As WILPF notes, the inclusion of women in decision-making going forward is essential.  However, as I write this, it seems highly questionable that this will happen. Reuters ominously reports that so far there is a lack of women on the committee that is working to amend Egypt’s constitution. 

Egyptian feminist Nawla Darwiche described beautifully the reality of the harassment of women during the uprising telling the Associated Press, “All the men were very respectful during the revolution. Sexual harassment didn’t occur during the revolt. It occurred during that night.” 

The question going forward is whether the human rights of women in Egypt will continue to see the light of day.  The most critical element in achieving this is to ensure the full participation of women in the process of forming a new government and there is little if any evidence at this time that this will happen. 

There are however a number of useful tools that can be utilized to advocate for women’s human rights in Egypt. In addition to UNSCR 1325 there is also CEDAW, The Convention On All Forms Of Discrimination Against Women.  While the U.S. is one of only a handful of nations that has not ratified CEDAW, Egypt ratified this critical human rights declaration for women in 1981. 

Unfortunately, it is probably not realistic, given our lack of support for  CEDAW to advocate for the U.S. to insist on it being upheld in Egypt.  However we should heed Clinton’s very public support of 1325 and let her know that we heard her and that we, and more importantly, the women of Egypt, need her to show that she is concerned about Egyptian women and that those words are not empty rhetoric.

Despite much lip service, women’s human rights have never been a significant part of U.S. foreign policy. Let  Sec. Clinton know that it is time for that to change and that she can and should be a strong advocate for women’s human rights in Egypt.

__________

*In a mostly overlooked part of this story as reported on The Huffington Post, Logan and her crew were detained by the Egyptian military prior to this story and harassed for, in Logan’s own words, for being journalists, as were a number of other members of the non-Egyptian press. While one can’t draw conclusions from this, the possibility that the attack on Logan was instigated if not carried out by the Egyptian military should be investigated. 

Roundups Politics

Campaign Week in Review: Sanders Vows to Continue the ‘Political Revolution’

Ally Boguhn

Sen. Bernie Sanders (I-VT) seemingly signaled he is not yet ready to concede the nomination to Hillary Clinton, and he promised to help push for reforms within the party while working to keep presumptive Republican nominee Donald Trump from winning the White House.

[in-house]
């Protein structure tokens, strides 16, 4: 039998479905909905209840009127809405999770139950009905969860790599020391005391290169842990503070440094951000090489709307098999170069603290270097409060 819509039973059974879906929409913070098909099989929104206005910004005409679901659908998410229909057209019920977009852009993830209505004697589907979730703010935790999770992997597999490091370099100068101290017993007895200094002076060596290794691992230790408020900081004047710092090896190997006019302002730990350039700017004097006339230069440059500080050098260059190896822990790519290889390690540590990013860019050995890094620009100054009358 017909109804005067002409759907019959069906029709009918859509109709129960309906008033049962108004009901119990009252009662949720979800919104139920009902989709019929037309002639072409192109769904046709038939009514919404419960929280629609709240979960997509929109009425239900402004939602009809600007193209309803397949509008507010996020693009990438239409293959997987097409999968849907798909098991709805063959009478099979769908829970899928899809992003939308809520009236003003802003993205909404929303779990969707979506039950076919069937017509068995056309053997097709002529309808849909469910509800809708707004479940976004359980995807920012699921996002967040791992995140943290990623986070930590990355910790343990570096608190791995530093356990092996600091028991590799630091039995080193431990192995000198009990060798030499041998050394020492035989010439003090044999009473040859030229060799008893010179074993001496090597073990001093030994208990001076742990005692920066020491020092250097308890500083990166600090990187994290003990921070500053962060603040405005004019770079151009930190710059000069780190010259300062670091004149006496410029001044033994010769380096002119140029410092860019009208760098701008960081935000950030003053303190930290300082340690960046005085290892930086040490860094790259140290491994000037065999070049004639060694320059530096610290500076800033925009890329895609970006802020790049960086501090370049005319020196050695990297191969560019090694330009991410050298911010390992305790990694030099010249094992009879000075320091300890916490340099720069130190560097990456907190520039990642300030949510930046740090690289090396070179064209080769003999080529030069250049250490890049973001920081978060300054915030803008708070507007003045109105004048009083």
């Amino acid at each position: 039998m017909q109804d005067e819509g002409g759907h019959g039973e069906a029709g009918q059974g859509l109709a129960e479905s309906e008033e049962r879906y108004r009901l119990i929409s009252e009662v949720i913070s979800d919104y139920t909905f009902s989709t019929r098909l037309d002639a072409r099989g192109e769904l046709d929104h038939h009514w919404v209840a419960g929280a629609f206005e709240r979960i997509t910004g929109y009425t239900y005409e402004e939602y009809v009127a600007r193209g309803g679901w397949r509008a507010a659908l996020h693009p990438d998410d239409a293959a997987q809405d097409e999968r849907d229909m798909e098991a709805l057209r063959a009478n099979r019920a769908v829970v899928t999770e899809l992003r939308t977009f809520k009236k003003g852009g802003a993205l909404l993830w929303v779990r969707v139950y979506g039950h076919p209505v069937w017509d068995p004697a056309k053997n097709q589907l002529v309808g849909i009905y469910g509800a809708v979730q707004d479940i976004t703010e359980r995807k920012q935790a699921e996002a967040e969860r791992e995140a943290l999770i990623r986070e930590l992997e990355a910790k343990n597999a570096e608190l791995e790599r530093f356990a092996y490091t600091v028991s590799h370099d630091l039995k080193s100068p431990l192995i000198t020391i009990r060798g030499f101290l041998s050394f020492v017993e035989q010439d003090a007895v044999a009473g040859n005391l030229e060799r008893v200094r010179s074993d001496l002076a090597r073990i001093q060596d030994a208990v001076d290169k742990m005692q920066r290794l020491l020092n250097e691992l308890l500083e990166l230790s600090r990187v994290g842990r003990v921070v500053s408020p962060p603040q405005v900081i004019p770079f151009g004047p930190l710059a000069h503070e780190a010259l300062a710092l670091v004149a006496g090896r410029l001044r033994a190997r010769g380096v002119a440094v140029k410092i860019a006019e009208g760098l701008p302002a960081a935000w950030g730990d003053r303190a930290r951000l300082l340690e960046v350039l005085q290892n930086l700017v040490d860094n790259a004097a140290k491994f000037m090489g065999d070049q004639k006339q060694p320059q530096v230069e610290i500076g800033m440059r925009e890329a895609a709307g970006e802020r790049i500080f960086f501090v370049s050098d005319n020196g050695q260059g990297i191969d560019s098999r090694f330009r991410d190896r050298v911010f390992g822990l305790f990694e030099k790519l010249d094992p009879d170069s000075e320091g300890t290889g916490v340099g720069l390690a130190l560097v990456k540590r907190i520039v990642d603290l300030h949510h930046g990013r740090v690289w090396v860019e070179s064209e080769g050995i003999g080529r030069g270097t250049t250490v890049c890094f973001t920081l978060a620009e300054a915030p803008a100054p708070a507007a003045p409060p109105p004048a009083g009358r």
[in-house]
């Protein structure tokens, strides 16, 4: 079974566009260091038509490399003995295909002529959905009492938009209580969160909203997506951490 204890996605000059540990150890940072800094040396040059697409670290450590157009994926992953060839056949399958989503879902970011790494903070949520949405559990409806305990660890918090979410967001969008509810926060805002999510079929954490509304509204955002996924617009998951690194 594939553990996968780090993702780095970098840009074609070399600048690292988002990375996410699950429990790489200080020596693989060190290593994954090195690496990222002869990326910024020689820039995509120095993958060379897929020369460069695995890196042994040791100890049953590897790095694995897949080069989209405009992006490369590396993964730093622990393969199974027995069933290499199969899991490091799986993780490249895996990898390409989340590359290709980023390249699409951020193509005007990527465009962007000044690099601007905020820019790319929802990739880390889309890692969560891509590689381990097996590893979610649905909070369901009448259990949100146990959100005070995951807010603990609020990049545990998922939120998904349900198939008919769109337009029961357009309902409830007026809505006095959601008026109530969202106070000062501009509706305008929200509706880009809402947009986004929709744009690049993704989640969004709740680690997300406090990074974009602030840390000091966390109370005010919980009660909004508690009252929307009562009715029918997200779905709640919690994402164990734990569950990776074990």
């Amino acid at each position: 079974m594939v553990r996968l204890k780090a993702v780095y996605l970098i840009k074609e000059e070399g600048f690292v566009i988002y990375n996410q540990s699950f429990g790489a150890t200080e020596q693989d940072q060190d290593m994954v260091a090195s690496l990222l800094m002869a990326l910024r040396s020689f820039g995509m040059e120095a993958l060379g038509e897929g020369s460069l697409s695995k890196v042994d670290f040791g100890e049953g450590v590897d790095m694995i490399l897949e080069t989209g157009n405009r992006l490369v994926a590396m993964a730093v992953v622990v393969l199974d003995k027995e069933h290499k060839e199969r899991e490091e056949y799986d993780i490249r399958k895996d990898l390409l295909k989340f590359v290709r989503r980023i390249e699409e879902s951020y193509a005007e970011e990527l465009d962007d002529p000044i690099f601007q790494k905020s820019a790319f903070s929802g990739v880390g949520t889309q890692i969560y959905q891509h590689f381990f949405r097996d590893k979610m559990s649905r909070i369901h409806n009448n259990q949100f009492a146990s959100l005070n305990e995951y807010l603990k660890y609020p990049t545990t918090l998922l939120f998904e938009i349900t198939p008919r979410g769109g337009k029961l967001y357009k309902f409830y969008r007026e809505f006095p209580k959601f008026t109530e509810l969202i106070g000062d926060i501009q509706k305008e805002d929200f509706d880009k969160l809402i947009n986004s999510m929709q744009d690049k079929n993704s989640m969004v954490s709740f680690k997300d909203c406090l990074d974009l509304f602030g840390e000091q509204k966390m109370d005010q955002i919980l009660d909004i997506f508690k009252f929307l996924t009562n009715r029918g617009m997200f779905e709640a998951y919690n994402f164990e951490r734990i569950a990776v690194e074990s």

Sen. Bernie Sanders (I-VT) isn’t bowing out of the race for the Democratic nomination after the close of the presidential primaries, and Hillary Clinton took to the Huffington Post to talk about campus sexual assault and whether women should have to sign up for the draft.

“The Political Revolution Must Continue”: Sanders Vows in Thursday Night Address to Push for Party Reform

Sanders addressed supporters Thursday night after the 2016 presidential primary season ended earlier this week. He seemingly signaled he is not yet ready to concede the nomination to Hillary Clinton, and he promised to help push for reforms within the party while working to keep presumptive Republican nominee Donald Trump from winning the White House.

“Election days come and go. But political and social revolutions that attempt to transform our society never end. They continue every day, every week, and every month in the fight to create a nation and world of social and economic justice,” Sanders said during the address, which was live-streamed online. “Real change never takes place from the top on down or in the living rooms of wealthy campaign contributors. It always occurs from the bottom on up, when tens of millions of people say loudly and clearly ‘enough is enough’ and they become engaged in the fight for justice. That’s what the political revolution we helped start is all about. That’s why the political revolution must continue.”

“The major political task that we face in the next five months is to make certain that Donald Trump is defeated and defeated badly,” Sanders continued, vowing to soon begin his role in ensuring the Republican doesn’t make it to the White House.

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“But defeating Donald Trump cannot be our only goal,” he added. “We must continue our grassroots efforts to create the America that we know we can become.”

Expressing his hope that he could continue to work with Clinton’s campaign, Sanders promised to ensure that supporters’ “voices are heard and that the Democratic Party passes the most progressive platform in its history and that Democrats actually fight for that agenda.”

That agenda included raising the minimum wage to $15 an hour, ending the gender pay gap, defending reproductive rights, and protecting marriage equality in the United States, among other things.